Electrochemical reactivity can be altered considerably by changing the electrode material. In many cases, this can be highly advantageous. The large hydrogen overpotential characteristic of mercury electrodes in protic solutions extends the attainable negative potential range (past carbon) and makes difficult reduction reactions possible. For this reason, mercury remains the material of choice in these potential regions. However, the reduction of dissolved oxygen, a very facile reaction on mercury over a wide potential range, does not occur until well into the negative-potential region on a glassy carbon electrode. Thus, the oxygen overpotential of glassy carbon is much better than that of mercury (Figure 2.2) and precludes the need for oxygen purging at moderately negative potentials.

Figure 2.2. Hydrodynamic voltammogram for oxygen on glassy carbon and mercury electrodes.

Not all electrode materials will withstand solvents. All carbon-paste formulations are limited to varying degrees (usually not more than 10% organic solvent), depending on the graphite binder. Glassy (vitreous) carbon, platinum, and mercury (amalgamated gold) are far more resistant to organic solvents.

All electrode materials require some surface conditioning or modification before they stabilize to a constant background current level. The conditioning process is observed as a slowly decaying current output from the detector after the electrode is turned on. This may take only a few minutes for an electrode that has been switched off momentarily to as long as a few hours for a freshly prepared glassy carbon electrode at high negative or positive potentials. Longer stabilization times will be required for high-sensitivity operation.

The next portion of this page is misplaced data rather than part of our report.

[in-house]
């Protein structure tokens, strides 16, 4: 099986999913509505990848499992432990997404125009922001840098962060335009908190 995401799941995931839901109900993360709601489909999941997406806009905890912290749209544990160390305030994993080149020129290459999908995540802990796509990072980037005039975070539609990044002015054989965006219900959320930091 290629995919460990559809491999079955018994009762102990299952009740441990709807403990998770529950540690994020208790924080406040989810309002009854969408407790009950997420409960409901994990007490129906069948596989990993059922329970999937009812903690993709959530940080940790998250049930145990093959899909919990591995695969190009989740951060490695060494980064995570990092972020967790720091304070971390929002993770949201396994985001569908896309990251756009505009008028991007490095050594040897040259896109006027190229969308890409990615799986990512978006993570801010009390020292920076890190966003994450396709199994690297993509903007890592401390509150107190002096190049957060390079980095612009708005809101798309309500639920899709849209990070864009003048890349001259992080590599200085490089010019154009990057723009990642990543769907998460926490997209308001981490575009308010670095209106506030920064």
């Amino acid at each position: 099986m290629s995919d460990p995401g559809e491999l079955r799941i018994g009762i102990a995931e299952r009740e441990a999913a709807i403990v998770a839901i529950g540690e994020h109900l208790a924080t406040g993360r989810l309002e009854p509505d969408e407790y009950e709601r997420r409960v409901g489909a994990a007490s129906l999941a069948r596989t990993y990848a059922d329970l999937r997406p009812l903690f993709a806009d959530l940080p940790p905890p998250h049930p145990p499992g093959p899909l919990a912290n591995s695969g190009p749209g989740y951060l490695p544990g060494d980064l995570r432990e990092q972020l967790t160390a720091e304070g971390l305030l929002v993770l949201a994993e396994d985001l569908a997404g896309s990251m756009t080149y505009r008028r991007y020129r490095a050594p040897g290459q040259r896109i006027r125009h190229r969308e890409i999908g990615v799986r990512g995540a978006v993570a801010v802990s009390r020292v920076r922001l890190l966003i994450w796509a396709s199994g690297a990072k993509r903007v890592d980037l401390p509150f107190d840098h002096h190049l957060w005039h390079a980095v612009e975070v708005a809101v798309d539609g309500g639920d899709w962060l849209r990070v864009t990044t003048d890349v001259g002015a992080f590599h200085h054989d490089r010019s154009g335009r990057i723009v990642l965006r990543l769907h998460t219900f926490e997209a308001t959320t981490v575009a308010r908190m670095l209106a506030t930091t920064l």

The UniJet detector is a new addition to the BASi line of amperometric detectors for liquid chromatography. The detector has been designed with microbore chromatography in mind. Due to the stringent requirements of minimal dead volume in microbore systems, the UniJet detector was designed as the end fitting of the SepStik microbore column. In order to keep the overall size and the internal volume to a minimum, a radial flow pattern was used (Figure 2.3; this is not wall-jet hydrodynamics).

Figure 2.3. Flow patterns for cross-flow and radial cells.

In comparison to the more traditional approach of a cross-flow cell, the radial flow cell gives improved response at microbore flow rates (< 200 mL/min) and less dilution of the sample before the detector. Figure 2.4 illustrates the improved response for the UniJet cell compared to the classical BASi detector cell under microbore conditions. In addition to the above improvements, the radial flow profile allows for more rapid equilibration of the electrode. The UniJet detector cell does allow for a variety of reference electrodes used without a liquid junction (salt bridge).

Figure 2.4. Comparison of chromatograms from BASi classic and UniJet cells at low flow rates.


If the LC system is being used on a daily basis, the electrode can be left "ON" continuously. Make sure you have plenty of mobile phase in the reservoir, or route the outlet from the LCEC cell to the reservoir so you recycle the mobile phase until you return. The startup time the following morning is substantially reduced.